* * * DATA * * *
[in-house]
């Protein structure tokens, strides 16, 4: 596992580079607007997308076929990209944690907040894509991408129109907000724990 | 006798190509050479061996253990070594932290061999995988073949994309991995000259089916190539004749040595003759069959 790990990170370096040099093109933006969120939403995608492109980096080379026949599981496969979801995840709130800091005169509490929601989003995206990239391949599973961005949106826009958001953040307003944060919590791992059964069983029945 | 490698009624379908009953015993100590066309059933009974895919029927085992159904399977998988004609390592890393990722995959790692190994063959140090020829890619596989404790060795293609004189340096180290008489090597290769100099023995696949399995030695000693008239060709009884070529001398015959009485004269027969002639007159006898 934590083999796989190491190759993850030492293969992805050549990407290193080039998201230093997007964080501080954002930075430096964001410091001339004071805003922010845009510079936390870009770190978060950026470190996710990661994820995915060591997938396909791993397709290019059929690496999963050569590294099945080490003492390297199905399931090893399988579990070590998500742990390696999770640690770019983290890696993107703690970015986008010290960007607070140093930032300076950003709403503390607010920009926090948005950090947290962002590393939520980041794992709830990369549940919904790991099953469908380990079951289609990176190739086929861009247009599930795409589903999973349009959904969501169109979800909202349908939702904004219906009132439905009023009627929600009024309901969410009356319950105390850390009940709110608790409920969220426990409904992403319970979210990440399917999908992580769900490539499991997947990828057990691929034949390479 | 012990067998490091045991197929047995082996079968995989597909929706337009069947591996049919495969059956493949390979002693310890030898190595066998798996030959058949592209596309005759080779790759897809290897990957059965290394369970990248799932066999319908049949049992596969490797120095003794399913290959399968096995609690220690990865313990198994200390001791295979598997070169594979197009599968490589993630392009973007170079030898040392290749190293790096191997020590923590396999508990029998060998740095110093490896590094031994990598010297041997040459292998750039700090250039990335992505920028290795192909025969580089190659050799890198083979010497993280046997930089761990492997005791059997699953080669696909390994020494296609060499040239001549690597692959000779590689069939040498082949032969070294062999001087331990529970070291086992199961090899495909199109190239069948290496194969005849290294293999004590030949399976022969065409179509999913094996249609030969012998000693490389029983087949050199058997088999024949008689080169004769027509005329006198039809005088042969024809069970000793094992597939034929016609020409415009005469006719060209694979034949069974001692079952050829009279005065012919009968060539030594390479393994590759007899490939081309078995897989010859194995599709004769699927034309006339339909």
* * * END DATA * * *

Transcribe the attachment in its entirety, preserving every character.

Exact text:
[in-house]
């Protein structure tokens, strides 16, 4: 596992580079607007997308076929990209944690907040894509991408129109907000724990 | 006798190509050479061996253990070594932290061999995988073949994309991995000259089916190539004749040595003759069959 790990990170370096040099093109933006969120939403995608492109980096080379026949599981496969979801995840709130800091005169509490929601989003995206990239391949599973961005949106826009958001953040307003944060919590791992059964069983029945 | 490698009624379908009953015993100590066309059933009974895919029927085992159904399977998988004609390592890393990722995959790692190994063959140090020829890619596989404790060795293609004189340096180290008489090597290769100099023995696949399995030695000693008239060709009884070529001398015959009485004269027969002639007159006898 934590083999796989190491190759993850030492293969992805050549990407290193080039998201230093997007964080501080954002930075430096964001410091001339004071805003922010845009510079936390870009770190978060950026470190996710990661994820995915060591997938396909791993397709290019059929690496999963050569590294099945080490003492390297199905399931090893399988579990070590998500742990390696999770640690770019983290890696993107703690970015986008010290960007607070140093930032300076950003709403503390607010920009926090948005950090947290962002590393939520980041794992709830990369549940919904790991099953469908380990079951289609990176190739086929861009247009599930795409589903999973349009959904969501169109979800909202349908939702904004219906009132439905009023009627929600009024309901969410009356319950105390850390009940709110608790409920969220426990409904992403319970979210990440399917999908992580769900490539499991997947990828057990691929034949390479 | 012990067998490091045991197929047995082996079968995989597909929706337009069947591996049919495969059956493949390979002693310890030898190595066998798996030959058949592209596309005759080779790759897809290897990957059965290394369970990248799932066999319908049949049992596969490797120095003794399913290959399968096995609690220690990865313990198994200390001791295979598997070169594979197009599968490589993630392009973007170079030898040392290749190293790096191997020590923590396999508990029998060998740095110093490896590094031994990598010297041997040459292998750039700090250039990335992505920028290795192909025969580089190659050799890198083979010497993280046997930089761990492997005791059997699953080669696909390994020494296609060499040239001549690597692959000779590689069939040498082949032969070294062999001087331990529970070291086992199961090899495909199109190239069948290496194969005849290294293999004590030949399976022969065409179509999913094996249609030969012998000693490389029983087949050199058997088999024949008689080169004769027509005329006198039809005088042969024809069970000793094992597939034929016609020409415009005469006719060209694979034949069974001692079952050829009279005065012919009968060539030594390479393994590759007899490939081309078995897989010859194995599709004769699927034309006339339909």